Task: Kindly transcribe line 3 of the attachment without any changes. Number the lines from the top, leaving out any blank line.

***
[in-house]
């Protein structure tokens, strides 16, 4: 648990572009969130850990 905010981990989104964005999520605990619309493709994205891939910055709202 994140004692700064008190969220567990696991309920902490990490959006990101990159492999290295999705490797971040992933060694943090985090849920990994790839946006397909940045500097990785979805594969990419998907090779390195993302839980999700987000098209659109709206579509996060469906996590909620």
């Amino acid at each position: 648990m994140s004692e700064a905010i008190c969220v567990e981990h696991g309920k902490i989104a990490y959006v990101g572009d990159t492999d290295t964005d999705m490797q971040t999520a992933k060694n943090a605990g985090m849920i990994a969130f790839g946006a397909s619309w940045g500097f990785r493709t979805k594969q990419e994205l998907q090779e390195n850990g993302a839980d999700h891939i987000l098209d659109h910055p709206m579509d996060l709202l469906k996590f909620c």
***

């Amino acid at each position: 648990m994140s004692e700064a905010i008190c969220v567990e981990h696991g309920k902490i989104a990490y959006v990101g572009d990159t492999d290295t964005d999705m490797q971040t999520a992933k060694n943090a605990g985090m849920i990994a969130f790839g946006a397909s619309w940045g500097f990785r493709t979805k594969q990419e994205l998907q090779e390195n850990g993302a839980d999700h891939i987000l098209d659109h910055p709206m579509d996060l709202l469906k996590f909620c």